Why Doesn't The AMC AMX Get More Love?

Illustration for article titled Why Doesnt The AMC AMX Get More Love?

I have one huge beef with the classic American car scene, and it’s that you tend to just see the same stuff over and over and over again. Mustang, Camaro, GTO, Bel-Air. There’s so much great vintage American iron that goes unloved, like this 1969 AMC AMX.


Yeah, I get parts are rare and expensive for these things compared to the stuff from Ford, Chrysler and GM. But what kind of price tag can you put on being different?

AMCs in general are some of my favorite American cars just because they’re kind of weird and quirky and atypical. The AMX was among American Motors’ more interesting offerings. Only around for three model years, it was powered by a range of V8s and notable for the fact that it only had two seats, making it more of a sports car than a lot of other muscle cars.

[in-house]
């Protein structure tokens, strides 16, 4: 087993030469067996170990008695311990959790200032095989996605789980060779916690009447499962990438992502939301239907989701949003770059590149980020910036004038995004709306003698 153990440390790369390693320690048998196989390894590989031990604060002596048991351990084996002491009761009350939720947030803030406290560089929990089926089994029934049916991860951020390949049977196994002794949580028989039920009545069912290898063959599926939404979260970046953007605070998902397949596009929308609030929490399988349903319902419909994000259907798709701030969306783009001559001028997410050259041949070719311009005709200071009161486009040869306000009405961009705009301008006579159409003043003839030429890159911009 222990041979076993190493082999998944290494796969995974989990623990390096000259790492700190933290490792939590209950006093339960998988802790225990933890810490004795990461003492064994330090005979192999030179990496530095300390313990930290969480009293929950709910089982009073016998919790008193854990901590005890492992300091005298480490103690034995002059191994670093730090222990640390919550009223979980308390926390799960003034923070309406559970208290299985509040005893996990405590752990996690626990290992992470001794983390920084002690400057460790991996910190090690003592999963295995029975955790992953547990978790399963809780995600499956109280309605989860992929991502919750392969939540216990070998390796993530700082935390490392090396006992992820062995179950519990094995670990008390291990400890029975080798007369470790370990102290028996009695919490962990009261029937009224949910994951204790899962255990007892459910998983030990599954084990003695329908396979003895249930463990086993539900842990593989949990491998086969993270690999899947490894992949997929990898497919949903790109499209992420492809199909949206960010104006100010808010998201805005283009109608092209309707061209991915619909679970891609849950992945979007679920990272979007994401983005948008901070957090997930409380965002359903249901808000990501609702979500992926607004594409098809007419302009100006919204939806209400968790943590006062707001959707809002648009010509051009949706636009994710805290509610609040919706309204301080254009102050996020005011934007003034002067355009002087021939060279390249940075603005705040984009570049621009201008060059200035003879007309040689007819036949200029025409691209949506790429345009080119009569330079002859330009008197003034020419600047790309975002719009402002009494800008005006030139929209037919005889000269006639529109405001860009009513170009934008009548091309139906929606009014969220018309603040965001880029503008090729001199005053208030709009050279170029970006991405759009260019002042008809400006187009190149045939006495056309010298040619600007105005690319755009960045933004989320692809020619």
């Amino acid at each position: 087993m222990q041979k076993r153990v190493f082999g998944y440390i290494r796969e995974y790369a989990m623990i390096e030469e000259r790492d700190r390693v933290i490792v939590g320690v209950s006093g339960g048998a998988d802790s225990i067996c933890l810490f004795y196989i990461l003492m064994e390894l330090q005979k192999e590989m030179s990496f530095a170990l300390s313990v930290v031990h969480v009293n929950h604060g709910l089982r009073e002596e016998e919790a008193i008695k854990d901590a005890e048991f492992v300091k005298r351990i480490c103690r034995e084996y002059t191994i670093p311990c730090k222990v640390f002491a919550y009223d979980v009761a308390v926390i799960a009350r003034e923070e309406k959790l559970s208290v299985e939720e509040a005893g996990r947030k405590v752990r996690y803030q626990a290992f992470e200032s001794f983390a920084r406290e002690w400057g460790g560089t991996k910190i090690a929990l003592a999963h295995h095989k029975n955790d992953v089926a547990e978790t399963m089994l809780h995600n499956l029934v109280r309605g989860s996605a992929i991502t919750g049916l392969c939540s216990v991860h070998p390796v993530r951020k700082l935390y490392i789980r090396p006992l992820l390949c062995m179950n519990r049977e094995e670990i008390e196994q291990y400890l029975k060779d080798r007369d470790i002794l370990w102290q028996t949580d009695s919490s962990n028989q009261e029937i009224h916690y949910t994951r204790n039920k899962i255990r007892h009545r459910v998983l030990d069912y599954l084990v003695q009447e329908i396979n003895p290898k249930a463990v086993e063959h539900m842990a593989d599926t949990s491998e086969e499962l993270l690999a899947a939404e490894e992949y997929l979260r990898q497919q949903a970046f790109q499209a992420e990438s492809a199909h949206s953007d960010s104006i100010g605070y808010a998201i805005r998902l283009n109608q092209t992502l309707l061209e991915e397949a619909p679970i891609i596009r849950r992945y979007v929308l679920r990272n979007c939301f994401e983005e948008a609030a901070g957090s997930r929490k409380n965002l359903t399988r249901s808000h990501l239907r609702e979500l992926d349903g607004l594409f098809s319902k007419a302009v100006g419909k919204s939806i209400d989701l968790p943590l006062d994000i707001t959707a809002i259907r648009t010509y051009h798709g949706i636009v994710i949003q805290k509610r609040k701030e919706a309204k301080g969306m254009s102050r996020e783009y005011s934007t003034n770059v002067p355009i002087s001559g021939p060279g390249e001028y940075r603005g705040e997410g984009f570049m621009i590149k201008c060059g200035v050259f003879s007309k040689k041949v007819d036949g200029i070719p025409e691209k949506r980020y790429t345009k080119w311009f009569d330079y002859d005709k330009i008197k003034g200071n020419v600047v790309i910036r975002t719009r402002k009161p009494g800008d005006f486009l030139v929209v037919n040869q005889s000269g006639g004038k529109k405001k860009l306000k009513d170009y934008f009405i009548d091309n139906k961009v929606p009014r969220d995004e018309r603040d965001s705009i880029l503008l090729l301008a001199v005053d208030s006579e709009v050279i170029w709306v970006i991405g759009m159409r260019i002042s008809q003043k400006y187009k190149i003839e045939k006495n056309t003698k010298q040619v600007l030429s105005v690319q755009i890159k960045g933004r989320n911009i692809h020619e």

This (free!) episode of /DRIVEN highlights a green and white-striped 1969 AMX with a 390 V8, and its owner Hobie says hearing “Nice car, what is it?” is just one of the many joys of owning it.

“When you’re into AMCs, you want something different, rather than having something the same as everybody else has,” he says.

Amen, sir.

Contact the author at patrick@jalopnik.com.

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Andrew P. Collins

Not to bring every conversation back to International Scouts but...

I feel like the AMC AMX suffers a similar fate. Same sort of style as the well-known stuff, but pricey parts, less perceived historical significance, and the general notion that it’s inferior to its rivals.

And there might even be some truth to that last part... the bigger companies had more resources on their side for R&D.

So people who want to spend bucks to do a resto find themselves thinking “why bother” when they see these, unless they have some random reason to be obsessed with them.

...I for one love the AMX and would totally build one instead of a Mustang, Camaro, or Challenger were I to be into muscle cars. But you probably already figured that:)